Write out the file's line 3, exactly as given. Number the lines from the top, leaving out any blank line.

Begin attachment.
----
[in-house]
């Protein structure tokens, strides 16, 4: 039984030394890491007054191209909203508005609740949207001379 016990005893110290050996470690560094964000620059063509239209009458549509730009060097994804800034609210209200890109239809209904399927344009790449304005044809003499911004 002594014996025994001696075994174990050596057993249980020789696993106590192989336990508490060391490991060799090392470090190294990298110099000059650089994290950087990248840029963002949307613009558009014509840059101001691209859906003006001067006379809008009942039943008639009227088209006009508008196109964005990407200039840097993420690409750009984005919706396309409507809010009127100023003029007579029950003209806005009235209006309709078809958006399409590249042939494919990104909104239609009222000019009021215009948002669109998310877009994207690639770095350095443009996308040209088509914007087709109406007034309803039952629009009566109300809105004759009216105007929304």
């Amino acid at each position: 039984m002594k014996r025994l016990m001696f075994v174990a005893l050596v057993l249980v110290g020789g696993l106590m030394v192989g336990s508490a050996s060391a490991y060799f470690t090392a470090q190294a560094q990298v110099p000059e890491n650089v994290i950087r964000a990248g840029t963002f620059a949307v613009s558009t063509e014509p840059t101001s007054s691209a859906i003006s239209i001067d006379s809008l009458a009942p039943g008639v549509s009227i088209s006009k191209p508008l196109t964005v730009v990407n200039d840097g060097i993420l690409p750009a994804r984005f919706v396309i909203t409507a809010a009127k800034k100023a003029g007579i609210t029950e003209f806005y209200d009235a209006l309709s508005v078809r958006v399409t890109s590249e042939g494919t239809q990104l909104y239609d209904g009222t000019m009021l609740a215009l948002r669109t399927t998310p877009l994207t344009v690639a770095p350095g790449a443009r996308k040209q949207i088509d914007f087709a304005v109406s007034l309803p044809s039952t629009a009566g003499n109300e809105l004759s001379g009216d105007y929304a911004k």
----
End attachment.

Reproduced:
């Amino acid at each position: 039984m002594k014996r025994l016990m001696f075994v174990a005893l050596v057993l249980v110290g020789g696993l106590m030394v192989g336990s508490a050996s060391a490991y060799f470690t090392a470090q190294a560094q990298v110099p000059e890491n650089v994290i950087r964000a990248g840029t963002f620059a949307v613009s558009t063509e014509p840059t101001s007054s691209a859906i003006s239209i001067d006379s809008l009458a009942p039943g008639v549509s009227i088209s006009k191209p508008l196109t964005v730009v990407n200039d840097g060097i993420l690409p750009a994804r984005f919706v396309i909203t409507a809010a009127k800034k100023a003029g007579i609210t029950e003209f806005y209200d009235a209006l309709s508005v078809r958006v399409t890109s590249e042939g494919t239809q990104l909104y239609d209904g009222t000019m009021l609740a215009l948002r669109t399927t998310p877009l994207t344009v690639a770095p350095g790449a443009r996308k040209q949207i088509d914007f087709a304005v109406s007034l309803p044809s039952t629009a009566g003499n109300e809105l004759s001379g009216d105007y929304a911004k």